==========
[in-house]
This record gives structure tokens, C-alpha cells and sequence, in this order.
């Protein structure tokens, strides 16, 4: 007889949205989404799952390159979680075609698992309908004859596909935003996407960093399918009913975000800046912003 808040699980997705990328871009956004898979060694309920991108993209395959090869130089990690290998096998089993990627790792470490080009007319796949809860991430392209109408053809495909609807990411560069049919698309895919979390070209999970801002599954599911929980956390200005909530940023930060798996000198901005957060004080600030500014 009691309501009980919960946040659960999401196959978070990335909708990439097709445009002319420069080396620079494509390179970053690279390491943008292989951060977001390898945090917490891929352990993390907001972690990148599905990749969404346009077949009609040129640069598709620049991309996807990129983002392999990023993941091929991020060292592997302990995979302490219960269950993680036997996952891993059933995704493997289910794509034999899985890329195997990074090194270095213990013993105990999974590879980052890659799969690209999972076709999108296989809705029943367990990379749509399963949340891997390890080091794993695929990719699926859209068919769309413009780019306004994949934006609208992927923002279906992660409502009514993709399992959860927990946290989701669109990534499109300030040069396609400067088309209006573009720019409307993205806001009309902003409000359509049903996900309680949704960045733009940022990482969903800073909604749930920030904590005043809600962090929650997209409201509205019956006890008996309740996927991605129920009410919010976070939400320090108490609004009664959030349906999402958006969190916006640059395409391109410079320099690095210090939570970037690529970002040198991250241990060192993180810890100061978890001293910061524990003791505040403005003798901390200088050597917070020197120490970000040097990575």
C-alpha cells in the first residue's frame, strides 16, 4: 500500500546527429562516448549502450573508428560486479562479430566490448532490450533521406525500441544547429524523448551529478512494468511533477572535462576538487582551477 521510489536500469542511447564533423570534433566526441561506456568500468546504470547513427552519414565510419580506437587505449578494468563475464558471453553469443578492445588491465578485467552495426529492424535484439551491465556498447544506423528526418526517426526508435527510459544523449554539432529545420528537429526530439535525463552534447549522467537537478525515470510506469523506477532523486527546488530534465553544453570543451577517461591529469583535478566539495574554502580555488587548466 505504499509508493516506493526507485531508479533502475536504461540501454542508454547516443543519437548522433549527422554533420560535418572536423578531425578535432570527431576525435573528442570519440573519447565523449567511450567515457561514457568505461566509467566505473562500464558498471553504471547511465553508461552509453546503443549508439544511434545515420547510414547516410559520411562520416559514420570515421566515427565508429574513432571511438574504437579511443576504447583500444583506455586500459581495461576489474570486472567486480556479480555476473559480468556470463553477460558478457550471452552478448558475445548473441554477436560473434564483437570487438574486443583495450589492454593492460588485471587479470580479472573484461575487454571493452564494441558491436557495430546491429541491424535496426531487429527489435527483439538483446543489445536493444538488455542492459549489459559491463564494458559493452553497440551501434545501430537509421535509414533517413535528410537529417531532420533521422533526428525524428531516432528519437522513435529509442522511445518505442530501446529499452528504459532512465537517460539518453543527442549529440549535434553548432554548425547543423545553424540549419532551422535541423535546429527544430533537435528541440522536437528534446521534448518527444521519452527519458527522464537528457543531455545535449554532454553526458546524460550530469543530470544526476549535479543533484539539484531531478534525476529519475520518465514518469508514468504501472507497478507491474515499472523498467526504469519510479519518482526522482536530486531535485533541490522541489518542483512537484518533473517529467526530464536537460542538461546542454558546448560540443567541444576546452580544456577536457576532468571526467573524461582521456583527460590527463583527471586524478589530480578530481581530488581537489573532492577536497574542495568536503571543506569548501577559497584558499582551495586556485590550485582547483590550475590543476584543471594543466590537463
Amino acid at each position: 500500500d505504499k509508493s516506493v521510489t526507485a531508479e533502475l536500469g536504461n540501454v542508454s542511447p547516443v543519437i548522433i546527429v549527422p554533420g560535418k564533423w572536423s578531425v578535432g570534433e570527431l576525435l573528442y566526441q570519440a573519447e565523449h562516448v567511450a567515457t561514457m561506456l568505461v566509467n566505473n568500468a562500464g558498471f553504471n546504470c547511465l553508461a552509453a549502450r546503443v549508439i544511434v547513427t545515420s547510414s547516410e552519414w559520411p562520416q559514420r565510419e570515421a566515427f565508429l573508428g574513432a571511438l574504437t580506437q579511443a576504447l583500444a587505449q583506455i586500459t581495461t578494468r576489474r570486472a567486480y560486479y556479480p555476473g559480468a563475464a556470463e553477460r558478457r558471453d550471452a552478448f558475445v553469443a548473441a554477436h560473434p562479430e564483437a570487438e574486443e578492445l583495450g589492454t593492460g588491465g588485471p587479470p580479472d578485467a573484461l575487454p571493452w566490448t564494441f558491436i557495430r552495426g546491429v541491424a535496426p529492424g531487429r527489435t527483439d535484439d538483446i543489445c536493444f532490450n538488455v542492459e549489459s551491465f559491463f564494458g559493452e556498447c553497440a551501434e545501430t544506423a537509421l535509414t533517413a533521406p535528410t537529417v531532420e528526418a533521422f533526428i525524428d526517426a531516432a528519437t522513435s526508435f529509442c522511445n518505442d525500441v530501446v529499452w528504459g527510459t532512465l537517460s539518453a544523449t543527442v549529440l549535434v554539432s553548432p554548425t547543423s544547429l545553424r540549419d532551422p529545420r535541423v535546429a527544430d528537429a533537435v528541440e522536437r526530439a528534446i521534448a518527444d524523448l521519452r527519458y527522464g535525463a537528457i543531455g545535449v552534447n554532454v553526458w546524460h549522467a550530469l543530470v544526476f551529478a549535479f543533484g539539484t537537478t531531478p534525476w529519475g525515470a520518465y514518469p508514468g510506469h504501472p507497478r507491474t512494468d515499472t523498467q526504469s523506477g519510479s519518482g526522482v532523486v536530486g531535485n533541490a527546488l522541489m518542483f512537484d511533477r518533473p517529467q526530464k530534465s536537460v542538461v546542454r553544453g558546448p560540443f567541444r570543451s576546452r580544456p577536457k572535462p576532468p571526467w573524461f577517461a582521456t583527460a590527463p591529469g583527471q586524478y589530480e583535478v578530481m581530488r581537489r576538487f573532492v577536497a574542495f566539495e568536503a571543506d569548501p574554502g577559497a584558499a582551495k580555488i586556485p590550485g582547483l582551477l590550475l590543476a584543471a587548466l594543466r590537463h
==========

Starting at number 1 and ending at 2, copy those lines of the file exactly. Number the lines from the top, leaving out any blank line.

[in-house]
This record gives structure tokens, C-alpha cells and sequence, in this order.